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Psychiatr Serv. 2010 May;61(5):508-11. doi: 10.1176/appi.ps.61.5.508.

The psychiatric rehabilitation of African Americans with severe mental illness.

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1
Department of Psychiatry, Dartmouth Psychiatric Research Center, 2 Whipple Pl., Suite 202, Lebanon, NH 03766, USA. rob.whitley@dartmouth.edu

Abstract

African Americans make up approximately 12% of the U.S. population, a total of around 36 million people. Evidence suggests that African Americans suffer from significant and persistent disparities within the mental health system. African Americans with severe mental illness are less likely than Euro-Americans to access mental health services, more likely to drop out of treatment, more likely to receive poor-quality care, and more likely to be dissatisfied with care. Dominant patterns of treatment for African Americans with psychiatric disabilities are often least suited to long-term rehabilitation. To be successful, interventions must simultaneously target three levels: macro, provider, and patient. Five domains are posited that cut across these levels. These are cross-cultural communication, discrimination, explanatory models, stigma, and family involvement. These need appropriate research and action to enhance the psychiatric rehabilitation of African Americans. Potential solutions to overcome barriers raised within these domains are suggested.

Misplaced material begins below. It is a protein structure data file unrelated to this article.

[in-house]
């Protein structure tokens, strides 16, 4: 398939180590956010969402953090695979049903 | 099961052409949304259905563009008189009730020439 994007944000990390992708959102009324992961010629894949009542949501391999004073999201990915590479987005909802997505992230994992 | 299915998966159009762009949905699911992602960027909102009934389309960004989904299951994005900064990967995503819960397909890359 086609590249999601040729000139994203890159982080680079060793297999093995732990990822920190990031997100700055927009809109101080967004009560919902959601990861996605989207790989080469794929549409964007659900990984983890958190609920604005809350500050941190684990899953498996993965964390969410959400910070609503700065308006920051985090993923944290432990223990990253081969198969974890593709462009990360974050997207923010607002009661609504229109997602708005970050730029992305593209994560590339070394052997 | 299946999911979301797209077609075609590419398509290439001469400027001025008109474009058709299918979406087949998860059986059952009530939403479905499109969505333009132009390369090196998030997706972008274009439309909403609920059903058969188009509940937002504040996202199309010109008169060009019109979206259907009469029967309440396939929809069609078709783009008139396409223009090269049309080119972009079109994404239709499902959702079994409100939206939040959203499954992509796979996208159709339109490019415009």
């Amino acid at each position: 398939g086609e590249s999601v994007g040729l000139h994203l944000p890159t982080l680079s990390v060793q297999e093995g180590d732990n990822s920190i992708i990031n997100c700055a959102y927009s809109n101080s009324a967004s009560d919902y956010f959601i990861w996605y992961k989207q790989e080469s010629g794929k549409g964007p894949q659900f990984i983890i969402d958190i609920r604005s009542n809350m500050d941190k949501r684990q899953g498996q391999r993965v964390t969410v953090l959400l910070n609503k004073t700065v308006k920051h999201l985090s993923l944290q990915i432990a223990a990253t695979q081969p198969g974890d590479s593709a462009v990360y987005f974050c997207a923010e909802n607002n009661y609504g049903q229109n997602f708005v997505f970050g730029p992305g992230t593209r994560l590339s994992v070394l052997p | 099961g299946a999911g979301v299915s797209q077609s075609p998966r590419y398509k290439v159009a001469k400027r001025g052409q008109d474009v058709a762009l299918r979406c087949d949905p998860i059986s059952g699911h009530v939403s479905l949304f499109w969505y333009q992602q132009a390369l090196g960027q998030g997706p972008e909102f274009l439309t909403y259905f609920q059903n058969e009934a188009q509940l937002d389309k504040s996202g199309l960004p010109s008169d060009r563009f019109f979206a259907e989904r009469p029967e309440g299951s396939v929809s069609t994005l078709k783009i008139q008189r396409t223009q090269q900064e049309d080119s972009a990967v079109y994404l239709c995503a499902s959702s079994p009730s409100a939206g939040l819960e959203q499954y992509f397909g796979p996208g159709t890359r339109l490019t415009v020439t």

PMID:
20439373
DOI:
10.1176/ps.2010.61.5.508
[Indexed for MEDLINE]
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